Every once in awhile an age-old technical SEO issue comes back around to remind me that this type of optimization is as important as ever. It’s been a long time since I’ve heard anyone talk about Google’s “First Link Counts” rule in regard to the passing of PageRank and anchor text. It was something I experimented a lot with back in 2008, around the time this post was published on Moz with the results of a test proving that only the first link’s anchor text “counted” toward rankings. If this all sounds Greek, you may want to go read that as a primer. It came back around again in 2011 when Giuseppe Pastore spilled the beans on how SEOs were getting around it, or even gaming this rule for better rankings.

Recently I was looking at eCommerce category pages and noticed that, despite years of evidence that only the first link to a page within the code counts, and some easy-to-implement fixes, almost every major online retailer was still formatting category pages with the image link first and the text link (i.e. the product name) second. This means the image link is what gets counted by Google, and is what passes anchor text. It wouldn’t be so bad if these sites were using image alt attributes and link title attributes to pass anchor text, but most of them weren’t.

Below are a few examples, followed by some recommendations for how you might handle this on your own category pages.

Forever 21

The screenshot below is of a typical category page. The image appears first (white tee) and the product name appears beneath it (Classic Crew Neck Tee). Both the image and the product name are linked to the product page. But Google doesn’t pass PageRank and anchor text through both. Instead, they use the first link they find in the code (in this case the image link).

Forever 21 Category Page

This set-up isn’t optimal because the phrase “classic crew neck tee” is the name of the product and presumably what you would want the product page to rank for. But the image link comes first, so it robs the product name of its power to assist that product page in ranking for the phrase. Google will count image alt attributes and link title attributes, but Forever 21 has neither.

Forever 21 Category Page Code


The code below, which is from this category page, encompasses the entire product image, including a link to the product page with a title attribute, and the image with its own link. I’m not sure how Google feels about nested href tags (links within links), but W3C calls this “illegal”. I assume the first href link counts, which would be the one that surrounds the other and includes the title attribute.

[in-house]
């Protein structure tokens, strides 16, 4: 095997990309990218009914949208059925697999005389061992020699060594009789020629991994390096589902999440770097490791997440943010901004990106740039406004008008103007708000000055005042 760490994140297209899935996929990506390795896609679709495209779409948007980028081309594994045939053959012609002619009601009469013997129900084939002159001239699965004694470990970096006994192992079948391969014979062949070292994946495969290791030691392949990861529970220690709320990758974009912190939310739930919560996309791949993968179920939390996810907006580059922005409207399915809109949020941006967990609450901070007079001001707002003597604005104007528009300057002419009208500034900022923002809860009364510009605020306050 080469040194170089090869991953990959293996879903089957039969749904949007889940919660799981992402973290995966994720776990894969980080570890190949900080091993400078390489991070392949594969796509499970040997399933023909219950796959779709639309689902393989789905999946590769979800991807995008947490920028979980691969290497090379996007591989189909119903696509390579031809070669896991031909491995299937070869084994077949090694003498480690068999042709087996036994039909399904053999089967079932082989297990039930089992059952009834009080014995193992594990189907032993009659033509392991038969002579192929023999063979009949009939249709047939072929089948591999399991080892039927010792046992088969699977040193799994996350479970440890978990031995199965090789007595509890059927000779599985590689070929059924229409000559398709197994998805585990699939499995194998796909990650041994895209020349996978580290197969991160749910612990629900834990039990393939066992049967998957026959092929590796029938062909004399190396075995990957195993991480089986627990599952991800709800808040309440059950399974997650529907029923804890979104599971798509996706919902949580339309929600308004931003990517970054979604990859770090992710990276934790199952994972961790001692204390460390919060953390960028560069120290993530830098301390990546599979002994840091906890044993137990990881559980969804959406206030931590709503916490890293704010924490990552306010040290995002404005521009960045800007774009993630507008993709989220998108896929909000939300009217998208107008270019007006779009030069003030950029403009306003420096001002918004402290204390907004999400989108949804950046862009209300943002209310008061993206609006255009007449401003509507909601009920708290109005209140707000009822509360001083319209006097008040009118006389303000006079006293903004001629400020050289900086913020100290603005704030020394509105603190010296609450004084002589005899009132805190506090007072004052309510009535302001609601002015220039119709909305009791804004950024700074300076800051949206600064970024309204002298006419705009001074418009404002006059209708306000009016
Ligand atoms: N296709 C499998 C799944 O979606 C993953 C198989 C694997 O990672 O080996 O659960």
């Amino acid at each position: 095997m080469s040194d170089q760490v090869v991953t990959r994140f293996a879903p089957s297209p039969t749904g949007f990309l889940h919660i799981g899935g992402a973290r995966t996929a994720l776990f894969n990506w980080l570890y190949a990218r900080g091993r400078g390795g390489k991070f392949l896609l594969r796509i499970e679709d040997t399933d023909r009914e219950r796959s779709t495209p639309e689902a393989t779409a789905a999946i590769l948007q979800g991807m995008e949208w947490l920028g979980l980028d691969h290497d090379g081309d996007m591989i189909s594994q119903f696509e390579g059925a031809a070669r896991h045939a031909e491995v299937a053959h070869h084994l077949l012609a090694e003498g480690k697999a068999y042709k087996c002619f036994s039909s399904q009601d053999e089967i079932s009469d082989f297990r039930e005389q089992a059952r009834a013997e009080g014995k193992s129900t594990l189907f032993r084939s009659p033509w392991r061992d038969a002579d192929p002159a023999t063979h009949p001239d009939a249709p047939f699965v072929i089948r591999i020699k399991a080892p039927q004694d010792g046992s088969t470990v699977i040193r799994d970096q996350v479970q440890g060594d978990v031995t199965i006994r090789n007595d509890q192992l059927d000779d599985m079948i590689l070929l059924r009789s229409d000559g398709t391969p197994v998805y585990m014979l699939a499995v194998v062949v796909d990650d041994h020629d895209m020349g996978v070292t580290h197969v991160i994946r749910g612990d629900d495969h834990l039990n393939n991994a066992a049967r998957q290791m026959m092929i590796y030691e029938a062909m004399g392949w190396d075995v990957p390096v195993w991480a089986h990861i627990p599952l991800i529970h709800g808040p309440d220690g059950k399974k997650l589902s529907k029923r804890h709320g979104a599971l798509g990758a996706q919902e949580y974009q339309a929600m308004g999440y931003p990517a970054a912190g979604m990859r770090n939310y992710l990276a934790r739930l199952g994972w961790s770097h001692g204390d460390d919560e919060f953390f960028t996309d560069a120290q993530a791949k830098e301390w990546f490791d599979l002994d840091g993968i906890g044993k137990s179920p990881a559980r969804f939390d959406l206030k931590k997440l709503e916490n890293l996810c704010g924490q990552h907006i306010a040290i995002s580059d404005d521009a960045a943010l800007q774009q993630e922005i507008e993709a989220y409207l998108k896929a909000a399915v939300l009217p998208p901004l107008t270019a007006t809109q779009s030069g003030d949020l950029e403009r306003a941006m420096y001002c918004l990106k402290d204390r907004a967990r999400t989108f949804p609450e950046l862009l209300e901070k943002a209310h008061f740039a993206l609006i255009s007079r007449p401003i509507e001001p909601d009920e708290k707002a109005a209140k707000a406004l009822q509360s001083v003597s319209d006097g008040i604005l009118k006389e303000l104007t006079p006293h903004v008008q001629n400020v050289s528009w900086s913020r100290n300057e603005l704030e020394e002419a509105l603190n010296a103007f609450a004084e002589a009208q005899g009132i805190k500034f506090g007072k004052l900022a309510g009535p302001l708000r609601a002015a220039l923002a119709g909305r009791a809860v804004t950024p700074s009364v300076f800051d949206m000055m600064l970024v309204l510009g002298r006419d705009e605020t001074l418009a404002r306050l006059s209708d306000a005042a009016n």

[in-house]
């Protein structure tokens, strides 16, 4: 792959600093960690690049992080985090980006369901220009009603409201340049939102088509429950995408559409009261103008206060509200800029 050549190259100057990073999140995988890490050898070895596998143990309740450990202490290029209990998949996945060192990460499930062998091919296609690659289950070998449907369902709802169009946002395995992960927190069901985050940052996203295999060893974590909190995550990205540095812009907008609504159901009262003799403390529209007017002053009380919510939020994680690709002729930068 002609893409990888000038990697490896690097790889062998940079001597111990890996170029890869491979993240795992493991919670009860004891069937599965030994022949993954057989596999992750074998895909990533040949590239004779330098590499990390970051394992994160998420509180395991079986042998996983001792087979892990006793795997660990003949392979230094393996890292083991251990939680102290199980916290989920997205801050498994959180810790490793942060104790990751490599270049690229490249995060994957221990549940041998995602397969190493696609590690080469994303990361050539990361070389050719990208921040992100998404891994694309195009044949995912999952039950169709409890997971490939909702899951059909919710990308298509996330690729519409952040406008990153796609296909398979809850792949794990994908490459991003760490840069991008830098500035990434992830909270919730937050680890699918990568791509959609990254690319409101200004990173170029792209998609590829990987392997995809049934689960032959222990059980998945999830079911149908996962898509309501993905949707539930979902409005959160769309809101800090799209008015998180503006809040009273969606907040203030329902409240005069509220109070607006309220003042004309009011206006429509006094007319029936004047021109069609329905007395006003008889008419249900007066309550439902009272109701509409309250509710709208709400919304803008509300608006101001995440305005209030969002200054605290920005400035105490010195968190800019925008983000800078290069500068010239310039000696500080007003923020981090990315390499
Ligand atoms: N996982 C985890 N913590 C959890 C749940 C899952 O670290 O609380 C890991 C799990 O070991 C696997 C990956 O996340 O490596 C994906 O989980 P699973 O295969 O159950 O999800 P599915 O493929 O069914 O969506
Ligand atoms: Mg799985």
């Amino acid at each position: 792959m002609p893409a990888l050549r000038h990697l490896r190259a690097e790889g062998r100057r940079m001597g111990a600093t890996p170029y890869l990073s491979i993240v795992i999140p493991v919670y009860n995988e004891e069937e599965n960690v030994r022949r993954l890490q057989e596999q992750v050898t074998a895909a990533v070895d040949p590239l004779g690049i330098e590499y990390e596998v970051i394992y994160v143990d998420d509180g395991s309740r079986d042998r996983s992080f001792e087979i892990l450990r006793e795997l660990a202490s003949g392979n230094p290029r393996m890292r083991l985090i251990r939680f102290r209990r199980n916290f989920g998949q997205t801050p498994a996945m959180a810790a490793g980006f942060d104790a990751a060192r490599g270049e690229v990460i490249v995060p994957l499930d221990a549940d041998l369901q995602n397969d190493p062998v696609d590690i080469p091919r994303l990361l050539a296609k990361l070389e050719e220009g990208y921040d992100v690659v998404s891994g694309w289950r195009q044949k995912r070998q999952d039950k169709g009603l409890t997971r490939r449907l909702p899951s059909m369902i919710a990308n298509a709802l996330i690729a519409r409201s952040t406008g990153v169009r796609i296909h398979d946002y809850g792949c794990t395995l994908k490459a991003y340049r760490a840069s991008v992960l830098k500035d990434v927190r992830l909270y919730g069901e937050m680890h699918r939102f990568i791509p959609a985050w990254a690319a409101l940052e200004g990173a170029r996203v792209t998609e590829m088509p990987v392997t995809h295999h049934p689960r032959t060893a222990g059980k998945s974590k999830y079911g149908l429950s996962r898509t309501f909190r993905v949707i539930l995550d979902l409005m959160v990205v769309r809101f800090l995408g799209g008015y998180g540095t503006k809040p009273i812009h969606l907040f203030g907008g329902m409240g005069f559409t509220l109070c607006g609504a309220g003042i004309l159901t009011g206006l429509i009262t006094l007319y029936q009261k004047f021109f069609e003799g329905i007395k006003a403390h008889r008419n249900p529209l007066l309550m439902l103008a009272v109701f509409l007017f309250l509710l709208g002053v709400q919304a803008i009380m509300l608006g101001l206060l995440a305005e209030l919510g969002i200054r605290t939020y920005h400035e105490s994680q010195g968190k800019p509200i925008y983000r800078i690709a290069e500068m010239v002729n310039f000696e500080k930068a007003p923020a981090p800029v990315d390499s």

Petsmart Nested Image Link Code

There is another link below these two, which probably doesn’t count, and is where the product name shows below the image on this category page.

Petsmart H4 Text Link


This health and wellness retailer seems to be handling the issue pretty well. The href link surrounding the image has its own title attribute using the appropriate text, and the image tag itself has an alt attribute with the same text.

Gaiam Balance Ball Chair Category Page Code

The product name also links, but probably doesn’t count since it is below the image link. This is okay because the product name also appears in the title and alt attributes above.

Your Options

#1) You could put the product name text first in the code and the image second, using CSS or some other method to ensure the image displays above the product name for users. There is a small chance that Google may not approve, so I’d advise against it.

#2) You could rely on link alt attributes and image title attributes to provide search engines with the right “anchor text” to use, as Gaiam has done (they’re on the DemandWare platform). I think most sites are going to see this as the best option because it doesn’t require major code changes and is scalable (just use the product name in both).

#3) You could vary the text while using a named anchor link to get around the “first link counts” limitation. Learn more here. This is an interesting option, which we could call the “optimal” one. It might look something like this, with #mainimage being the named anchor link:


<div class=”product_image”><a href=”/product/blue-tee/#mainimage” title=”Men’s Blue T-Shirt”><img src=”/images/blue-tee.png” alt=”Men’s Blue T-Shirt></a>
<div class=”product_name”><a href=”/product/blue-tee/”>Blue Tee</a></div>
<div class=”product_description”>Rock this men’s blue tee for only $9.95!</div>

The image, which would help the product page rank for “Men’s Blue T-Shirt” would link visitors directly to the image on the product page. Since the image is usually at the top of the page, this would not negatively affect user experience. The product name, which would help the product page rank for “Blue Tee” would link as normal.

In this way, you are optimizing category page links to send two different anchor text signals into the product page, and both of them “count.” The downside is it isn’t very scalable unless you have two database fields associated with each product (e.g. “product name” and “alternate product name”).

I would love to hear feedback from other SEOs regarding this issue. How do you handle it? Have you tested the “first link counts” effect lately, or any workarounds, like the named anchor trick above?